Posted by Editoress on 06/17/12
Vegard Stake Laengen (Team Type I) worked hard to win the Quebec City stage of the 27th Tour de Beauce, beating out Russell Hampton (Raleigh) and Liam Holohan (Raleigh). Nonetheless, leaders in the overall rankings held their positions. Rory Sutherland (United HealthCare) kept the yellow jersey, still 19 seconds ahead of Hugo Houle (Spidertech), who held on to second place. Christian Meier (national team) is in third and 43 seconds behind the leader.
"We worked very hard for him," said teammate Francois Parisien. "We wanted to make sure he was always protected from the wind. On Champlain Boulevard, I stayed beside him so he wouldn’t be disturbed. When he needed water, we would get some for him."
Hugo Houle, who held on to the red jersey as the best young rider, really appreciated his team’s hard work. "Francis did a great job. I needed to come down the side of the mountain with the overall leaders and that’s exactly what happened. It was important that I be well placed at the bottom of the hill and Martin Gilbert gave it his all to make it happen. Then, some 300 meters from the finish, Ryan Roth took over allowing me to conserve my position. Everything has gone according to plan and the last stage will be really exciting. UnitedHealthcare's team is very strong and the race will be intense. For sure, we will have to give it tour all to win."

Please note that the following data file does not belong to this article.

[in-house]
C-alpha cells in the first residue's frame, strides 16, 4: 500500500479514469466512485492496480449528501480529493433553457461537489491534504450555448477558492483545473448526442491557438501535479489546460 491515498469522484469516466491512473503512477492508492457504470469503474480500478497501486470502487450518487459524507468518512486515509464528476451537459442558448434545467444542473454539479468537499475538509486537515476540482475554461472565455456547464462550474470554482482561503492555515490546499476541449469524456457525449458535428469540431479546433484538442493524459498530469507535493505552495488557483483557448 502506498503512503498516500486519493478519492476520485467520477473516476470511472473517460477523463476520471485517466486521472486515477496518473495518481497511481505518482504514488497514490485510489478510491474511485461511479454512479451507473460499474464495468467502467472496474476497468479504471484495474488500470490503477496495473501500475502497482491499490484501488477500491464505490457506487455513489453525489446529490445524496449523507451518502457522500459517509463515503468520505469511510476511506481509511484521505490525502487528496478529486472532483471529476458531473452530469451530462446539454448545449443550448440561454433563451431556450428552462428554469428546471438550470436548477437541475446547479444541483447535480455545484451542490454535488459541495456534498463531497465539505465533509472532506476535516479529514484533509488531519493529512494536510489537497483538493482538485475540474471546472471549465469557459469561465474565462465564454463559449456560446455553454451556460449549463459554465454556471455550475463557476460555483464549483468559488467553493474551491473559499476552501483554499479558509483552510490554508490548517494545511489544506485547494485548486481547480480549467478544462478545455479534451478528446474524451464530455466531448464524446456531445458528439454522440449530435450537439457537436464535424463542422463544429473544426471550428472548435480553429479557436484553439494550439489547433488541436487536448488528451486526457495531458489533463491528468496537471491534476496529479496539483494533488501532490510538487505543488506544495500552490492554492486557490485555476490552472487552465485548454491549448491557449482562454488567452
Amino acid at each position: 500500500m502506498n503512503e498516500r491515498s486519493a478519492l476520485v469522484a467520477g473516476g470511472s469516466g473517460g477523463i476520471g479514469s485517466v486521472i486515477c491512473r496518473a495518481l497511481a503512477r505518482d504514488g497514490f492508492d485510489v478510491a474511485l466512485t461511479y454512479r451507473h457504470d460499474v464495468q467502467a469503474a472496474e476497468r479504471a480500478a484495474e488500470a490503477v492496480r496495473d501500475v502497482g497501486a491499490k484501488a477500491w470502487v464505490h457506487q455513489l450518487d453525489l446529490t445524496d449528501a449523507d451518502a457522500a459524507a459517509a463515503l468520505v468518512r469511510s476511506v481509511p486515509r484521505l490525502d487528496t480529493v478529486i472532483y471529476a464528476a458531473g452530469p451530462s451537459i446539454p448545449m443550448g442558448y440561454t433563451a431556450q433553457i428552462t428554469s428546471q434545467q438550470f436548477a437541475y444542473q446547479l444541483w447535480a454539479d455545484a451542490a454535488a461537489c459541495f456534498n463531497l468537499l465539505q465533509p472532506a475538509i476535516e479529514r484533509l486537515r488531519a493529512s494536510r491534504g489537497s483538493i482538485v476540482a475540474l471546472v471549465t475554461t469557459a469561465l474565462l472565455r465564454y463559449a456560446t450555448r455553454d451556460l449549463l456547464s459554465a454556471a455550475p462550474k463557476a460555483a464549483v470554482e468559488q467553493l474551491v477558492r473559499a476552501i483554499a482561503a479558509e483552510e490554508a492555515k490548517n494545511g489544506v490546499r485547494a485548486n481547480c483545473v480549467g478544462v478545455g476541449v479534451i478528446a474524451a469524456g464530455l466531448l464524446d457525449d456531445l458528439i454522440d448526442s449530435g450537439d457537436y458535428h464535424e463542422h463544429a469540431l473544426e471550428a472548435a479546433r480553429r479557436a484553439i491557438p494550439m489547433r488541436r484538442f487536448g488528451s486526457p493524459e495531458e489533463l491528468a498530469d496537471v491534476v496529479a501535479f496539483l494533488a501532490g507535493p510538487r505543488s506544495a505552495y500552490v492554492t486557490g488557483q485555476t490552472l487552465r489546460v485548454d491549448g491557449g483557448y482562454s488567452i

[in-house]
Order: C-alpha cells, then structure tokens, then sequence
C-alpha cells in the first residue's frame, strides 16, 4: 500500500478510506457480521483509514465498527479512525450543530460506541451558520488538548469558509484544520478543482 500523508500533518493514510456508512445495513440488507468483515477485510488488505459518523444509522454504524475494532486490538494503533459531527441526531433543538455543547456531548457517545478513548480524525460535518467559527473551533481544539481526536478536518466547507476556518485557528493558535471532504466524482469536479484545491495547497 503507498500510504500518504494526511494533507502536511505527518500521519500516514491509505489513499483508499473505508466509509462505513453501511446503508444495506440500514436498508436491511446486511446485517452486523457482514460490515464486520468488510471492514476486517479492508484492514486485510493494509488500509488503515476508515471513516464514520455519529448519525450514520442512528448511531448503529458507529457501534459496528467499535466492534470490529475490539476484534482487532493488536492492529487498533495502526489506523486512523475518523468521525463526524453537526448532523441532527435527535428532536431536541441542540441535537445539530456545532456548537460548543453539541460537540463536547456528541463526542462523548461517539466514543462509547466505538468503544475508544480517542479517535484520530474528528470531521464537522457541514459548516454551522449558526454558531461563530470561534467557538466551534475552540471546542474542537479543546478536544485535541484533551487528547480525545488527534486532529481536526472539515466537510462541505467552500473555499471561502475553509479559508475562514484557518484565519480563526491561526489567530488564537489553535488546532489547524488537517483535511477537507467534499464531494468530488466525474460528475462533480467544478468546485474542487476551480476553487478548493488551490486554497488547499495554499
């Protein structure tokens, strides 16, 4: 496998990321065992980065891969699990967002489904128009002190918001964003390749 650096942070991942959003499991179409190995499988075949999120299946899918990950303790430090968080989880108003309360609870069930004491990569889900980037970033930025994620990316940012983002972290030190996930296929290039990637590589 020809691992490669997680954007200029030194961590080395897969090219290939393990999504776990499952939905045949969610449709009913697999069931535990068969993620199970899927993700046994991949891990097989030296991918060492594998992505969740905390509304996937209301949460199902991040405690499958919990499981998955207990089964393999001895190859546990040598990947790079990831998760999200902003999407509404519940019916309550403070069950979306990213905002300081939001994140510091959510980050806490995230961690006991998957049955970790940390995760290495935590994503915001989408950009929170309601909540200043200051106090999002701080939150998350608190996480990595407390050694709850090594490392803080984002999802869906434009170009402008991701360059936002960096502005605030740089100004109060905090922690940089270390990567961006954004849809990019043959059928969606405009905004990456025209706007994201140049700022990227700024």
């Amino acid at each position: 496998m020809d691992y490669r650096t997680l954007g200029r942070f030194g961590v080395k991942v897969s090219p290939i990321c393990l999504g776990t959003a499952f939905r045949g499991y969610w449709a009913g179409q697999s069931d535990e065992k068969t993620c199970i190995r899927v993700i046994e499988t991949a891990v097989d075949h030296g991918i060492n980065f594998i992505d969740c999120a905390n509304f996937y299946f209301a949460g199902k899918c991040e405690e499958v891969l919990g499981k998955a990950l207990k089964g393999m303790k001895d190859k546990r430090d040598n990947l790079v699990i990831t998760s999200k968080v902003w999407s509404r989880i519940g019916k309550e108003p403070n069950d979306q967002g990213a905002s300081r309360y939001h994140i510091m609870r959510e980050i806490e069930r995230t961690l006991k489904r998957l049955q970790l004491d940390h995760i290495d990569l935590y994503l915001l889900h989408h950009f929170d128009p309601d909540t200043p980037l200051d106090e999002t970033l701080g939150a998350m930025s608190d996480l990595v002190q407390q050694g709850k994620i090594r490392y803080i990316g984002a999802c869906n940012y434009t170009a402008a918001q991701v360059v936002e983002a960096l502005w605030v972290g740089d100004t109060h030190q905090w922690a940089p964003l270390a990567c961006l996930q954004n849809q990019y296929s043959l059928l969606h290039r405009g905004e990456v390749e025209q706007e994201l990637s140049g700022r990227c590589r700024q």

The yellow jersey holder, Rory Sutherland, was not surprised at how the race unfolded. "The Quebec City stage is pretty serious. It’s very difficult and you have to know how to work with the team."
Russell Hampton, who came in second for the Quebec City stage, led several attacks in the breakaway of nine riders that occurred during the stage’s second of 13 laps. "I failed last time," he said, remembering how he had gone over 140 kilometers during the Mont Mégantic stage Thursday before the pack caught up with him. "I had good legs today and I also wanted to break from the pack, because I found it more dangerous to ride with the big group during the breakaway. The circuit is very difficult, but I’m known as an aggressive rider and I proved that today."
Norwegian Stake Laengen Vangard had his first taste of victory in a cycling race as winner of the stage. "The race was tough and I had no choice but to give it my all to gain some time. I was afraid that the pack would catch up to us."
Tomorrow will be the last stage of the Tour de Beauce with a street circuit through the streets of Saint-George.